He adds that Kane built our digital ambassador program with great passion.
The Digital Ambassador program is born
This successful social media engagement program, launched in 2014, is the result of discussions with potential donors.
“They were always asking what we were doing for the students. “They are suffering on campus with anti-Israeli and anti-Semitic rhetoric, and you have to do something,” they told me.
“So the Schusterman Foundation gave us a grant, and I led focus groups at Hillel campus chapters across the United States. I asked the students if they thought they could incorporate the message of ‘Israel positive’ to support their advocacy for Israel,” Kane explains.
On every campus, from Emory, Georgia to Berkeley, California, the answer was a resounding “yes.”
Kane chose Rachel Poulin Minchen of the University of Arizona, a member of the first cohort of Digital Ambassadors, to coordinate the program from 2018 to 2021.
“That phone call from Pearl offering me the job of coordinator changed my life,” says Minchen, now a newlywed who is studying full-time in Jerusalem.
“Pearl was truly a visionary in so many ways and amazing as a boss and as a mentor. She was interested not only in my success in my position, but also in my success in embarking on a new journey in the marketplace. work straight out of college,” Minchen said.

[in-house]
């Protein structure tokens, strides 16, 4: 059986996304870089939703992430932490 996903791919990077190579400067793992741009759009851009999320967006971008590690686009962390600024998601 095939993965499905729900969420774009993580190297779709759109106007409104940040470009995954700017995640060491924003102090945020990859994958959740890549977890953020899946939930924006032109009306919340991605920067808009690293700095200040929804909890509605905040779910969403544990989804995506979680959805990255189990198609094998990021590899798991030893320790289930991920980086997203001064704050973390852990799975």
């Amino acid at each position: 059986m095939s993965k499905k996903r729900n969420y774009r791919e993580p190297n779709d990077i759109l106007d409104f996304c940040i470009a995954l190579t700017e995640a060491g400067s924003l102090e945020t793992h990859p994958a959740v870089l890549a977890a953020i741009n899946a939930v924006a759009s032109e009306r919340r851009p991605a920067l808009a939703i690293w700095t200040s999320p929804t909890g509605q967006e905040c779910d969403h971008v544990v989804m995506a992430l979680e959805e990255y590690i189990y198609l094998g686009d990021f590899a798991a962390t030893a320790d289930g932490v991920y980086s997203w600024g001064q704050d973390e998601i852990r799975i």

“She made sure my voice was heard and it was an environment I really felt part of. She supported my ideas and helped me bring them to life, which immediately allowed me to play a major role in the organization and that made me so happy.
Former Digital Ambassadors now number over 300 across North America. The new program coordinator, Emily Kaplan, is also a former digital ambassador.
Gone but still there
In the fall of 2020, after being diagnosed with a rare autoinflammatory disease, Kane conducted a search for a new CEO. Jason Harris accepted this role a year ago.
“I am no longer accepting labor-intensive clients, although I will continue to coach executive directors, boards and development staff as requested,” says Kane, noting that his business of consultancy began in 1994.
She hopes to spend more time performing and studying music — she started taking voice lessons in high school — and with her husband, Paul, a longtime executive in the Jewish communal world. They have two daughters and three grandchildren.
“It’s time for me to say I’m gone, but I’m still here,” she said. “The faith, trust and respect that have been given to me over all these years at ISRAEL21c have meant so much professionally and personally to me that it is hard to put into words.”
“Working with Pearl over the past few years has been a great pleasure. She has been one of our most passionate advocates, constantly making us think about what we do and how best to do it,” Nicky Blackburn said. “His contribution will be greatly missed and we look forward to continuing the friendship that has been forged here.”
Jonathan Baruch had no trouble articulating these parting words: “Pearl, thank you, we love you, we’ll miss you, and on a personal note, I think you’re damn awesome!”